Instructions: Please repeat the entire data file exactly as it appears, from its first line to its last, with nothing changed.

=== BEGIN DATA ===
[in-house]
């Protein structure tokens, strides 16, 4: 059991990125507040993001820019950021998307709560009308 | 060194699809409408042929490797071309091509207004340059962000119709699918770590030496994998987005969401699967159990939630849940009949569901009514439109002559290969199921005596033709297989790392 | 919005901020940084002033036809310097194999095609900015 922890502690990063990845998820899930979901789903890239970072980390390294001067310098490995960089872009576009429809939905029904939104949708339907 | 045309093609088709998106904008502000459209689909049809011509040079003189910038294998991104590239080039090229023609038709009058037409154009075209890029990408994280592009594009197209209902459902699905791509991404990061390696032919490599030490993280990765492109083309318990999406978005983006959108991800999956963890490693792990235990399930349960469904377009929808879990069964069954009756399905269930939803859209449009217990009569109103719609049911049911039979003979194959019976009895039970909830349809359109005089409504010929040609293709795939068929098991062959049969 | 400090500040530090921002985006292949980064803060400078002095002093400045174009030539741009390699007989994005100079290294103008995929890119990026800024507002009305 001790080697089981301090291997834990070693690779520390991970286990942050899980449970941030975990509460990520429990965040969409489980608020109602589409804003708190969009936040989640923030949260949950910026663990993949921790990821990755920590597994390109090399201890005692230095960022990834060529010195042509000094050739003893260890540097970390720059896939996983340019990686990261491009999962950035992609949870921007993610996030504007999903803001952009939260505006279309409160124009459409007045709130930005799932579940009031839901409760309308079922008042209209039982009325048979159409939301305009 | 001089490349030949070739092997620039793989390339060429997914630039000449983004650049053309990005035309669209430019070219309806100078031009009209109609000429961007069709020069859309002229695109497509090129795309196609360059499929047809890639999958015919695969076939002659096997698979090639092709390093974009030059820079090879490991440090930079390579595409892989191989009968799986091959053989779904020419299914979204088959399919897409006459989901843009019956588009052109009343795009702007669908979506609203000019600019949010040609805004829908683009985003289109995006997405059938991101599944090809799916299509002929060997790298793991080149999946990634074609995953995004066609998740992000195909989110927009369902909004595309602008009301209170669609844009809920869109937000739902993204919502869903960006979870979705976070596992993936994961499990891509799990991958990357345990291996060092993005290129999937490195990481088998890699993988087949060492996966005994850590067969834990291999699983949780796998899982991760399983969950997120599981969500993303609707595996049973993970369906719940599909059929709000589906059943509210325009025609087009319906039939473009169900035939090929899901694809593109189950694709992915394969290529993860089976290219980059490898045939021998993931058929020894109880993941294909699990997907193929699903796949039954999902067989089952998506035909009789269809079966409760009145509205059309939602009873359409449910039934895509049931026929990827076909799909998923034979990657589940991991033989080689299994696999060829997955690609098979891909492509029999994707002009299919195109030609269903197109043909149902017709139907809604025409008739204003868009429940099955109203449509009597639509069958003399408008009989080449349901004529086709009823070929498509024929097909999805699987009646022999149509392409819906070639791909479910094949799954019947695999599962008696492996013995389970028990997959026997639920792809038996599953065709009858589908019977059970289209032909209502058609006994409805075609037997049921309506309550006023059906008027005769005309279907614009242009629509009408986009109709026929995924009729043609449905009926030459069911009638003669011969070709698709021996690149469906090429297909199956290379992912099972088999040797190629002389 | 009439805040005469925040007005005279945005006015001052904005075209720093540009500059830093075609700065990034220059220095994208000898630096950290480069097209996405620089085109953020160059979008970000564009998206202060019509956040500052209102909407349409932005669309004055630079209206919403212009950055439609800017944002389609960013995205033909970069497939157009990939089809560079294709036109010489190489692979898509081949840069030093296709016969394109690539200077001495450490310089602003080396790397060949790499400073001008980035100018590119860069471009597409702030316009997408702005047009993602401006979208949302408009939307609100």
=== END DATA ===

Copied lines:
[in-house]
């Protein structure tokens, strides 16, 4: 059991990125507040993001820019950021998307709560009308 | 060194699809409408042929490797071309091509207004340059962000119709699918770590030496994998987005969401699967159990939630849940009949569901009514439109002559290969199921005596033709297989790392 | 919005901020940084002033036809310097194999095609900015 922890502690990063990845998820899930979901789903890239970072980390390294001067310098490995960089872009576009429809939905029904939104949708339907 | 045309093609088709998106904008502000459209689909049809011509040079003189910038294998991104590239080039090229023609038709009058037409154009075209890029990408994280592009594009197209209902459902699905791509991404990061390696032919490599030490993280990765492109083309318990999406978005983006959108991800999956963890490693792990235990399930349960469904377009929808879990069964069954009756399905269930939803859209449009217990009569109103719609049911049911039979003979194959019976009895039970909830349809359109005089409504010929040609293709795939068929098991062959049969 | 400090500040530090921002985006292949980064803060400078002095002093400045174009030539741009390699007989994005100079290294103008995929890119990026800024507002009305 001790080697089981301090291997834990070693690779520390991970286990942050899980449970941030975990509460990520429990965040969409489980608020109602589409804003708190969009936040989640923030949260949950910026663990993949921790990821990755920590597994390109090399201890005692230095960022990834060529010195042509000094050739003893260890540097970390720059896939996983340019990686990261491009999962950035992609949870921007993610996030504007999903803001952009939260505006279309409160124009459409007045709130930005799932579940009031839901409760309308079922008042209209039982009325048979159409939301305009 | 001089490349030949070739092997620039793989390339060429997914630039000449983004650049053309990005035309669209430019070219309806100078031009009209109609000429961007069709020069859309002229695109497509090129795309196609360059499929047809890639999958015919695969076939002659096997698979090639092709390093974009030059820079090879490991440090930079390579595409892989191989009968799986091959053989779904020419299914979204088959399919897409006459989901843009019956588009052109009343795009702007669908979506609203000019600019949010040609805004829908683009985003289109995006997405059938991101599944090809799916299509002929060997790298793991080149999946990634074609995953995004066609998740992000195909989110927009369902909004595309602008009301209170669609844009809920869109937000739902993204919502869903960006979870979705976070596992993936994961499990891509799990991958990357345990291996060092993005290129999937490195990481088998890699993988087949060492996966005994850590067969834990291999699983949780796998899982991760399983969950997120599981969500993303609707595996049973993970369906719940599909059929709000589906059943509210325009025609087009319906039939473009169900035939090929899901694809593109189950694709992915394969290529993860089976290219980059490898045939021998993931058929020894109880993941294909699990997907193929699903796949039954999902067989089952998506035909009789269809079966409760009145509205059309939602009873359409449910039934895509049931026929990827076909799909998923034979990657589940991991033989080689299994696999060829997955690609098979891909492509029999994707002009299919195109030609269903197109043909149902017709139907809604025409008739204003868009429940099955109203449509009597639509069958003399408008009989080449349901004529086709009823070929498509024929097909999805699987009646022999149509392409819906070639791909479910094949799954019947695999599962008696492996013995389970028990997959026997639920792809038996599953065709009858589908019977059970289209032909209502058609006994409805075609037997049921309506309550006023059906008027005769005309279907614009242009629509009408986009109709026929995924009729043609449905009926030459069911009638003669011969070709698709021996690149469906090429297909199956290379992912099972088999040797190629002389 | 009439805040005469925040007005005279945005006015001052904005075209720093540009500059830093075609700065990034220059220095994208000898630096950290480069097209996405620089085109953020160059979008970000564009998206202060019509956040500052209102909407349409932005669309004055630079209206919403212009950055439609800017944002389609960013995205033909970069497939157009990939089809560079294709036109010489190489692979898509081949840069030093296709016969394109690539200077001495450490310089602003080396790397060949790499400073001008980035100018590119860069471009597409702030316009997408702005047009993602401006979208949302408009939307609100």